Result of a Damaged Brain Damage to the brain, although not uncommon, can be very debilitating o The damaging or death of large areas of neurons can result in the following: Memory Loss: certain connections of neurons store specific memories; if these connections are destroyed, the memory is as well Speech Impediment: either as a result of memory loss or inability for neurons to transmit the will to speak to the vocal chords Coma: Injury to the thalamus Inability to Coordinate Movement: Interrupted neural network cannot transmit the act of movement It is said that adult neurons cannot divide, although not strictly true (as interneurons can divide as the adult brain develops), once a neuron is damaged or dead, it is irreplaceable, thus the debility it brings is thought to be permanent
Nature Rewiring the Brain
Indication of Rewiring Neuroscience is a fairly new field of study as only recently have scientists been able to take proper imaging of the brain and explored its continual development o Until recently it was assumed that once a specific area of the brain was damaged, it was irredeemable o This view has been tested on several occasion due to the rehabilitation of those who were thought to have permanently damaged their brain
Natural Rewiring Discovery by researchers as the Brain & Mind Institute of the EPFL o Brain naturally rewires itself after an experience Research indicates that the process of creation, testing & configuration of brain circuits occurs over span of a few hours- brain evolves exponentially over course of a day Scientists know the strength of neural connections shape memory & that youth allows for greater brain plasticity (the ability to form neural connections) o New study indicates that these connections switch rapidly o Adaptive natural rewiring= continuous changing and strengthening of neural circuitry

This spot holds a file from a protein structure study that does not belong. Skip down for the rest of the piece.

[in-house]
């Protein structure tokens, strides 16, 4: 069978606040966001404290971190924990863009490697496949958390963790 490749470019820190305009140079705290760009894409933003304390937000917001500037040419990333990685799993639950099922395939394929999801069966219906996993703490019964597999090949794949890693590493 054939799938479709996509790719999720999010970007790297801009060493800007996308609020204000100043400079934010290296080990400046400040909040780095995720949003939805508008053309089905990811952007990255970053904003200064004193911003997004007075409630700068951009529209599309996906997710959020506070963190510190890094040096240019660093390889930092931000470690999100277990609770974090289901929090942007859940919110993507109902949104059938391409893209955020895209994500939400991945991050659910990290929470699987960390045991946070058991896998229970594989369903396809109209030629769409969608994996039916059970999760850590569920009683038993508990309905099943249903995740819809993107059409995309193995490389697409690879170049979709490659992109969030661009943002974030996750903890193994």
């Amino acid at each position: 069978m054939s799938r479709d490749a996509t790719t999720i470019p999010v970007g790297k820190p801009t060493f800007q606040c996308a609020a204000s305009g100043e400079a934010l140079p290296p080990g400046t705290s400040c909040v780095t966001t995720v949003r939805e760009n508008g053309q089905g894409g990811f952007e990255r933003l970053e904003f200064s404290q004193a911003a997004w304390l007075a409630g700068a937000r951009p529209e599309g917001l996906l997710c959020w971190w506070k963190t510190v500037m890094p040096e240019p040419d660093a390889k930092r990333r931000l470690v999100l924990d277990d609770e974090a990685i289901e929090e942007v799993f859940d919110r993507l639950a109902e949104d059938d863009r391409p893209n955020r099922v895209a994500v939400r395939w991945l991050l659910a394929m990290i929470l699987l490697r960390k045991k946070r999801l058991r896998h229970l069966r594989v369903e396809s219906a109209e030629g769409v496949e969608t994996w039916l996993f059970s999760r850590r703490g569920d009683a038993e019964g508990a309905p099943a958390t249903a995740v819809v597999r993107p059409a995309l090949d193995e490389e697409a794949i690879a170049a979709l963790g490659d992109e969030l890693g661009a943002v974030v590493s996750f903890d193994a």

Natural Rewiring Study included observation of neuron clusters of neonatal rats o Instead of observing preferential growth patters, study concluded that neurons have no particular such affinity Neurons perpetually ready to configure new circuits o Over the course of several hours, neural connections formed/ reformed several times This continual rewiring of the micro circuitry of the brain is likened to Darwinian evolution o New experiences trigger connections- only the fittest survive Implies that the natural plasticity can be used to artificially rewire the brain
Mouse Brain Naturally Rewires Research group led by Professor Junichi Nabekura of the National Institute for Physiological Sciences o Observed that mouse brain rewires its neural circuits to recuperate from damaged neural function after stroke Researchers induced cerebral store to right side of mouse brain o Investigated the rearrangement of neural circuitry using two-photon laser microscopy in vivo (fluorescence imaging technique that allows imaging of living tissue at depth
Inducing stroke to the right side (observer’s left side) of a mouse’s brain.